Abstract / Description of output
Computed tomography is commonly utilized for investigation of rabbits, and more recently, for evaluating abdominal pathology. The spleen, however, is an often-overlooked organ, with limited information published. The aims of this retrospective, observational, study were to document the visibility, size, and shape of the normal rabbit spleen and potential correlations with signalment. Institutional imaging archives were reviewed for diagnostic-image-quality abdominal CT studies of rabbits. In 115 cases, the inclusion criteria were met. Pre- and postcontrast CT studies were evaluated by two reviewers for visibility of the spleen. For precontrast CT images, the interrater agreement for identification of the spleen was fair. For postcontrast CT images, interrater agreement was moderate. There were significantly more spleens clearly identified on postcontrast studies compared with precontrast CT. Splenic location, volume, shape, X-ray attenuation, and length were measured, and the splenic-volume-to-body-weight ratio was calculated. The mean splenic volume was 1 mL (range 0.2–3.9 mL), mean length 40 mm (range 20–61 mm), mean attenuation (precontrast CT 80 HU and postcontrast CT 320 HU), and mean splenic volume/body weight ratio was 0.5 mL/kg (range 0.17–1.2 mL/kg). There was a significant relationship between splenic volume and body weight, which was weakly positively correlated. There was no correlation between splenic volume, age, and sex. The most commonly identified splenic shapes were “banana”, “tongue”, and “elephant trunk”. The rabbit spleen can be identified on CT images, but more reliably on postcontrast CT images, which underlines the usefulness of contrast-enhanced CT in this species.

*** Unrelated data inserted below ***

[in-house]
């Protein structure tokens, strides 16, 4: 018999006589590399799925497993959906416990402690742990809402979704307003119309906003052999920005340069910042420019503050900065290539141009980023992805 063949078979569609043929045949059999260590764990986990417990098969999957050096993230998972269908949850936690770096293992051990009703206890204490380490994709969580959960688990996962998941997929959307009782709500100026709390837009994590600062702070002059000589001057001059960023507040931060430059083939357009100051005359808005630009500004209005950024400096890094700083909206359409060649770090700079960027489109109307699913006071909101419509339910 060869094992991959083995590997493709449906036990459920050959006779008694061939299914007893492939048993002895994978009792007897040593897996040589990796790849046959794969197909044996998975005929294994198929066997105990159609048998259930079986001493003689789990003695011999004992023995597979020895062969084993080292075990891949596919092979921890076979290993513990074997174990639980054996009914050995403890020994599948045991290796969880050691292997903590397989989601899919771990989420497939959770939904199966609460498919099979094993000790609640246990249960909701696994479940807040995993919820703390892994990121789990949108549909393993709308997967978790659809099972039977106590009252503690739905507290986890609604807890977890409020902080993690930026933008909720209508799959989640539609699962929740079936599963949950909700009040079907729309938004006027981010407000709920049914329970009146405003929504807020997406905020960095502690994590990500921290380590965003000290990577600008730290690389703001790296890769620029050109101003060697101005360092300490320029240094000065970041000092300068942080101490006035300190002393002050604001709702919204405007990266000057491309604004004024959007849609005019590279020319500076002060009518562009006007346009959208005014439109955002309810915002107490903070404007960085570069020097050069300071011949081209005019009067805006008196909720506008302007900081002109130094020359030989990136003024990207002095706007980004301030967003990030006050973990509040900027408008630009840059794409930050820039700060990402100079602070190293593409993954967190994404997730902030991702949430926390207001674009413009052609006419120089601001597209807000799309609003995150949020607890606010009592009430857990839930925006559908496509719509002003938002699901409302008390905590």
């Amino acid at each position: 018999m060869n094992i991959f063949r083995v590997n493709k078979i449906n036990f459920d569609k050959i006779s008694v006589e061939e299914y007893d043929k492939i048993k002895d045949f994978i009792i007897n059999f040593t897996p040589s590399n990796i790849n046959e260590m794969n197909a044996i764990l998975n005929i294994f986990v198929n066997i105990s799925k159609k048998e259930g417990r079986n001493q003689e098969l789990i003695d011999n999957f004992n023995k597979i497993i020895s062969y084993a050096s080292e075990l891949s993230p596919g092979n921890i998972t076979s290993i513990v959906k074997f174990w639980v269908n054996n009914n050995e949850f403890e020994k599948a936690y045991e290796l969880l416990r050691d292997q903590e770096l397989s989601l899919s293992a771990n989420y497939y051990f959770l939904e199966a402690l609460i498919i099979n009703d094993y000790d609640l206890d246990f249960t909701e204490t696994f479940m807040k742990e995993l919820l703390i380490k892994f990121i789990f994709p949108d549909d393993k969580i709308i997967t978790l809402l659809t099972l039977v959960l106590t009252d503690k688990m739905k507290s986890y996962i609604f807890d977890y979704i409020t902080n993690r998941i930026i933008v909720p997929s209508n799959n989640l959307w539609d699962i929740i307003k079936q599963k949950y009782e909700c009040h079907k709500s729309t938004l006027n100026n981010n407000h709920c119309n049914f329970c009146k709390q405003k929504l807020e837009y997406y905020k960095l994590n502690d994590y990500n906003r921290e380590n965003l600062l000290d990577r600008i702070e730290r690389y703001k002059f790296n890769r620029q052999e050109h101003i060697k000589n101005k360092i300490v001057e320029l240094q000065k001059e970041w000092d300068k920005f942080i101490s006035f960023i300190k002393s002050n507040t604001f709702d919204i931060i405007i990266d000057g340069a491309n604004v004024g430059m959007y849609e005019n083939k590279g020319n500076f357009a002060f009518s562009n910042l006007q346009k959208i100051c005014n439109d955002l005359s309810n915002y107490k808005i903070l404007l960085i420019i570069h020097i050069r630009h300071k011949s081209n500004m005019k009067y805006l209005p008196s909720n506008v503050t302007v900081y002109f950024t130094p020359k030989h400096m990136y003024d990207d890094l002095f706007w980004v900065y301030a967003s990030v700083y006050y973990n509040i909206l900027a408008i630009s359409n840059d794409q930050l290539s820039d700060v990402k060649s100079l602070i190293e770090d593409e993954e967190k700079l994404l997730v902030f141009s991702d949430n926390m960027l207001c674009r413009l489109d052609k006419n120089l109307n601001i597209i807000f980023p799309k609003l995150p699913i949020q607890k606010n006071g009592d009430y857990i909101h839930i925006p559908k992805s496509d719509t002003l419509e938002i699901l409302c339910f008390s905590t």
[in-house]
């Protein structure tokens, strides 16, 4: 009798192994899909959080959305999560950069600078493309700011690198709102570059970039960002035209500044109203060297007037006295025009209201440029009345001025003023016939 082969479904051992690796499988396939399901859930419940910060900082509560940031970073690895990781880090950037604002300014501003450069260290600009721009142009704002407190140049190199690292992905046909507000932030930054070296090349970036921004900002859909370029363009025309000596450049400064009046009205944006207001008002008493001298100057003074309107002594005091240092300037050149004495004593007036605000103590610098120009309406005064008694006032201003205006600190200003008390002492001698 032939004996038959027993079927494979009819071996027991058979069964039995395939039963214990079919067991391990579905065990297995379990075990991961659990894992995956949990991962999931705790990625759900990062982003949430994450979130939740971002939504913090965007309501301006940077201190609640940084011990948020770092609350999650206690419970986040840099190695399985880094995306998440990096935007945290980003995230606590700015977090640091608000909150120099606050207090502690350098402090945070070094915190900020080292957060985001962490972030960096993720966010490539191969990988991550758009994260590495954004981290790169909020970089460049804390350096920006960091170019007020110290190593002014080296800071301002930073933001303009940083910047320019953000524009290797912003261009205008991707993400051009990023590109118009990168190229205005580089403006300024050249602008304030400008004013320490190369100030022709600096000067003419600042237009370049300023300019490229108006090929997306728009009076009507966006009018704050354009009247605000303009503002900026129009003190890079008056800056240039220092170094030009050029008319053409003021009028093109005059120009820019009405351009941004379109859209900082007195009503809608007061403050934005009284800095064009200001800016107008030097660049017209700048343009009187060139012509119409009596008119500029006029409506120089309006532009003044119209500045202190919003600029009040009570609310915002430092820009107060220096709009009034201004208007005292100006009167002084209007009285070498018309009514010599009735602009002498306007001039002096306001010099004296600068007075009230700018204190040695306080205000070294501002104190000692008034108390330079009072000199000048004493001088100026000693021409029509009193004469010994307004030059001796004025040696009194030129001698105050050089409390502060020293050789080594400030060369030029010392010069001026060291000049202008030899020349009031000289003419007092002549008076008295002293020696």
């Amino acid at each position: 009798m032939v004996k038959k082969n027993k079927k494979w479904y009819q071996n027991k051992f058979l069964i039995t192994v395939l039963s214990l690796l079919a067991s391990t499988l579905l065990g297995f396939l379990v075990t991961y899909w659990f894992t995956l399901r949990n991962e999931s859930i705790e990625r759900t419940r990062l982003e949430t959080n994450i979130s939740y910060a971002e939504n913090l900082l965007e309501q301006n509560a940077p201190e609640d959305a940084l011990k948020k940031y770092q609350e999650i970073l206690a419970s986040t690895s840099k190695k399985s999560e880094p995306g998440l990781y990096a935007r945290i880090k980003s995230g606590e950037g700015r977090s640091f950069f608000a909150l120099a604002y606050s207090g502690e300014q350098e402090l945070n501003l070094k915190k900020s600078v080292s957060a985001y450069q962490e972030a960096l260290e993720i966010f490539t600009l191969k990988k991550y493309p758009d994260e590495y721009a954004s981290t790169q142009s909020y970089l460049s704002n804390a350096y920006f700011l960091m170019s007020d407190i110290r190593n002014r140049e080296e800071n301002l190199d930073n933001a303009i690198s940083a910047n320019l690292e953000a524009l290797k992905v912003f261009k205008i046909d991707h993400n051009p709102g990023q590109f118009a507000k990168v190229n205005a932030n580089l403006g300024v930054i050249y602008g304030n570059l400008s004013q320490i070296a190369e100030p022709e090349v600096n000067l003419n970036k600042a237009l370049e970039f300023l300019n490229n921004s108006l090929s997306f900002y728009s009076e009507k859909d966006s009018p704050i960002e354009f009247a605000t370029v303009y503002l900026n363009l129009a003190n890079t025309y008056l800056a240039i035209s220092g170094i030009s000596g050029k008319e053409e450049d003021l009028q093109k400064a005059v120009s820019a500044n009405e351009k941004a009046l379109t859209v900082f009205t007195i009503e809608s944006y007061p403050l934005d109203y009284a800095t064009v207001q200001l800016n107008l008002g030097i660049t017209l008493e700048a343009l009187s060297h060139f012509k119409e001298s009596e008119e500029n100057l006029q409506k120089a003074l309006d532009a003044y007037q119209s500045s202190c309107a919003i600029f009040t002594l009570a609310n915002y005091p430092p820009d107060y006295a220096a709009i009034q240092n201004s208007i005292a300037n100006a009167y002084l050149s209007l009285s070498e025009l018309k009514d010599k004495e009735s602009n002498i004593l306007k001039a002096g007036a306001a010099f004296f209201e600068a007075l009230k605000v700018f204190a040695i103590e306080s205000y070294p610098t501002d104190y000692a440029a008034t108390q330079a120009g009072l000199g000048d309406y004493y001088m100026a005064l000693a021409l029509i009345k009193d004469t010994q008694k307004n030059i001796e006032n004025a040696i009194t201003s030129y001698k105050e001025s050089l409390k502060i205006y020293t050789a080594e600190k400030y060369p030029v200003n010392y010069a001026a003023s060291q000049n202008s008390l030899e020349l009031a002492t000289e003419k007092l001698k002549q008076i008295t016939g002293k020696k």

Keywords / Materials (for Non-textual outputs)